We’re here to show you how JIRA workflow can be used for an Agile based project (for a pretty big team).
Of course, it’s subjective to each project, but this is one example that proved to be working quite nicely.
We’ll present in detail each step of the process, but we promise not to bore you.
Ticket status explained:
Submitted: All the tickets we create end up with this status, placed in the backlog.
To Do: We selected the tickets in the current sprint but haven’t started working on them yet.
*Note: You might not need both Submitted and To Do.
On some projects, we use the Submitted to indicate that the tickets were submitted but not reviewed (yet). Once we review the ticket, we mark it in the To Do state.
- Once a developer starts working on a ticket, they move the ticket to In Progress – here, they’re required to add the Sprint field (if it wasn’t already added).
- Don’t start working on a ticket that isn’t in the current sprint unless the product owner instructs you to do so.
- This is used once the ticket is implemented.
- As a developer: you want to start working on a ticket, but you’re blocked by other tickets. If that’s the case, you must link the ticket(s) blocking you and mention it in the comments.
- As a QA: you can’t test something because a bug is blocking you. In this case, leave a comment saying why you’re moving the ticket to blocked.
- Place a ticket in RFQA when it’s ready to be tested. This means there is an existing MR with the code fix (or the code fix is already deployed on develop branch).
Once a ticket is in RFQA, it can be re-opened if the fix doesn’t work. You reopen it by following these instructions:
1. Use the @ sign to inform the developer you’re reopening the ticket.
2. Include the reason why you’re doing it, with video/screenshot proof.
3. Change the state of the ticket to “Rework Needed.”
4. The assignee of the ticket needs to be the developer who worked on it (and needs to fix it).
- Use the tested column to place stories you tested but cannot close yet because of tickets that need to be fixed in the current sprint.
Waiting for Merge:
- This status is used for tickets tested by the QA on a specific branch. Now we wait for the branch to be merged into the develop branch, so we can test it again and see if it works properly.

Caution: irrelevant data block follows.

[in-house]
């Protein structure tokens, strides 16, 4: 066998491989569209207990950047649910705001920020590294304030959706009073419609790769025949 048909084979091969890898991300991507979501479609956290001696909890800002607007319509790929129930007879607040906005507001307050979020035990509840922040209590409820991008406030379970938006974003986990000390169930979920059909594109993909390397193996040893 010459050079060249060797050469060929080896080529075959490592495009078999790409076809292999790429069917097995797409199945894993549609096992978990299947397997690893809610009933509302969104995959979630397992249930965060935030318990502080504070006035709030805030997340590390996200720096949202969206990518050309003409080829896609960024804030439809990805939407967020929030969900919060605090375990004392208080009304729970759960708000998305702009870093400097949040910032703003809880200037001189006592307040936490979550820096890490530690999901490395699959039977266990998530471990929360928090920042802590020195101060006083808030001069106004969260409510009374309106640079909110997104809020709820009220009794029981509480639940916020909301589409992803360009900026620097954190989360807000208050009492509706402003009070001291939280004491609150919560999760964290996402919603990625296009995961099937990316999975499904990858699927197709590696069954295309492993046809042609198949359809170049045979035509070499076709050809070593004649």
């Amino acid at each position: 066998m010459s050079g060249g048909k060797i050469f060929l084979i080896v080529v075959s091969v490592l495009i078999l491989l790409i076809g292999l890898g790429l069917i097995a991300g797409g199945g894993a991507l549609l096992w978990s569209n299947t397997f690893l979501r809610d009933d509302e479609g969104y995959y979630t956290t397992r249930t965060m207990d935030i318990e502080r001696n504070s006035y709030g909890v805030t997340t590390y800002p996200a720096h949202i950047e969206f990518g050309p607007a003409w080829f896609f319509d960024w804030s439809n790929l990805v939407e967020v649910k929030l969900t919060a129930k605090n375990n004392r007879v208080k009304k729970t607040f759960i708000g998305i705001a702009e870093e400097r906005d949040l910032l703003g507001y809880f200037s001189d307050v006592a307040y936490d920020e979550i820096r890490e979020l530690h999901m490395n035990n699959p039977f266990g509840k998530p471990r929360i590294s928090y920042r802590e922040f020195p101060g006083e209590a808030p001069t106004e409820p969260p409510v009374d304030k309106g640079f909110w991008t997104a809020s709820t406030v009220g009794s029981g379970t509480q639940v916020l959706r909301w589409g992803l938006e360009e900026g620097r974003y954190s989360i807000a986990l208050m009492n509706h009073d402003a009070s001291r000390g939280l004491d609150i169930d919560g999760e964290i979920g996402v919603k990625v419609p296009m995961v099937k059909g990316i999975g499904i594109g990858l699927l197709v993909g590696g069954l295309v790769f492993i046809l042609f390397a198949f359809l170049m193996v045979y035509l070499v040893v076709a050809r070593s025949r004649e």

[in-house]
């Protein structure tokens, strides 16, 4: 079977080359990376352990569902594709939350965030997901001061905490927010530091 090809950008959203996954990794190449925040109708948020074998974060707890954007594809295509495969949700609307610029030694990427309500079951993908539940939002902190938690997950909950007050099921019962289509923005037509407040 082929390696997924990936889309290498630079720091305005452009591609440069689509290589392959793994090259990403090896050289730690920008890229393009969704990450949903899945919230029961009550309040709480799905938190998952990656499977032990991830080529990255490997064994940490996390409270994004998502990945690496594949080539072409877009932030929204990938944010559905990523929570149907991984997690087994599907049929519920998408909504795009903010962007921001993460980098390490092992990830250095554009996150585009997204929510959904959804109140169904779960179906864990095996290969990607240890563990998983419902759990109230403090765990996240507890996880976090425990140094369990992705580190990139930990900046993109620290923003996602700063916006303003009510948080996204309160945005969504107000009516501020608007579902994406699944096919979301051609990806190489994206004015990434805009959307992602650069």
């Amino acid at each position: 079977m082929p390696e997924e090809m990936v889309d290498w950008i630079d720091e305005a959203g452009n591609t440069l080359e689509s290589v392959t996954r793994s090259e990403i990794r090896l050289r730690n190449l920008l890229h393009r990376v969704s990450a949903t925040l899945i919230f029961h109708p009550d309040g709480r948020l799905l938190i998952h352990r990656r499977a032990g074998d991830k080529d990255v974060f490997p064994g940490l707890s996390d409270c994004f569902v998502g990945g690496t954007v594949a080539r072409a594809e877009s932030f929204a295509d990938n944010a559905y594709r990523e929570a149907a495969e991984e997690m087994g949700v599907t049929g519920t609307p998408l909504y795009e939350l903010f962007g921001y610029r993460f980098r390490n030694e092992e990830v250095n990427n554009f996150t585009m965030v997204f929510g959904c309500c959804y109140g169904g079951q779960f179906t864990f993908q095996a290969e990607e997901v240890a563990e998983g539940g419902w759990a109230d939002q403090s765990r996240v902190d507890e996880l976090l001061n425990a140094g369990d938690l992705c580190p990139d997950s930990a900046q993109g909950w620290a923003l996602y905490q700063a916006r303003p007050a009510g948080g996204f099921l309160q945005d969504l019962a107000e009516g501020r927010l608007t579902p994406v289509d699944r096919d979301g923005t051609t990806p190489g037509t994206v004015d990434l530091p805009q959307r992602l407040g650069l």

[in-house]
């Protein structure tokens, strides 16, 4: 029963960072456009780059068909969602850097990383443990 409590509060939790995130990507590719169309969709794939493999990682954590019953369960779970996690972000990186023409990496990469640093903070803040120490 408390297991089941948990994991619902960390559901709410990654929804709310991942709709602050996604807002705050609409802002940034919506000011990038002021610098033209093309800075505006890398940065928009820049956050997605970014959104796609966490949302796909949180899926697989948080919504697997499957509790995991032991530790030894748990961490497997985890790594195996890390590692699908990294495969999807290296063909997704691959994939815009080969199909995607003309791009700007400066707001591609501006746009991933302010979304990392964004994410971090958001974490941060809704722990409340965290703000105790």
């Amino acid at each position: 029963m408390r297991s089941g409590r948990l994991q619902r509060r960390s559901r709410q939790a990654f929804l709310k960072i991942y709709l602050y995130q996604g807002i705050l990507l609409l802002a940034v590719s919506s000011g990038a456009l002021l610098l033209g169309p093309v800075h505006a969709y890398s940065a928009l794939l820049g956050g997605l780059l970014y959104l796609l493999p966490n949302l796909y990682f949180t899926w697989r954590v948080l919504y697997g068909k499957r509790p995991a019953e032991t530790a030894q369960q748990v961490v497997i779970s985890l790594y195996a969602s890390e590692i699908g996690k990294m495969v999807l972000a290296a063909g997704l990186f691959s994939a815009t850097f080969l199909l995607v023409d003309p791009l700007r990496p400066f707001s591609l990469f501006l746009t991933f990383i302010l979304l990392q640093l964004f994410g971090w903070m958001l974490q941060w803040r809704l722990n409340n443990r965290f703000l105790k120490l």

- This status is used when the ticket was fixed, implemented, or if it became deprecated / is no longer valid.
- If the ticket was fixed, and you’re closing it – add video/screenshot proof and the reason why you’re closing it.
- Related to the blocked state – don’t just move a ticket into blocked if you’re waiting for somebody to reply to a comment.
Instead, keep the ticket assigned to you, but address a comment to the person who needs to answer using the @ option. That other person will receive an email about it.
- If you didn’t receive a reply in 3 days or so, then you can do a ping and remind the person to reply to your comment as it is currently blocking you.
Once this happens, you can move the ticket to the Blocked state and assign the ticket to the person who needs to reply.
- If a To Do ticket is not something you would like to see fixed, you can close it directly using the Close option.
Closing a story:
We can close a story if:
- all linked bugs got fixed;
- all remaining open are low priority and/or not added in this sprint (after the product owner has reviewed them);
- tickets were reviewed and not considered fixed in the current sprint.
- Check the Testing, Rework Needed, Blocked, and Code Review columns to see if we need to ping somebody or transition tickets into other states.
- Make a filter with all the nonclosed project-related tickets and validate them again to see if we need to either update or close them.
- Once we validate them, we should add a label like novValidated (which stands for November validated).
*Make sure to add the labels, links, or comments properly.
- While doing this, you might find other bugs while validating the old ones.
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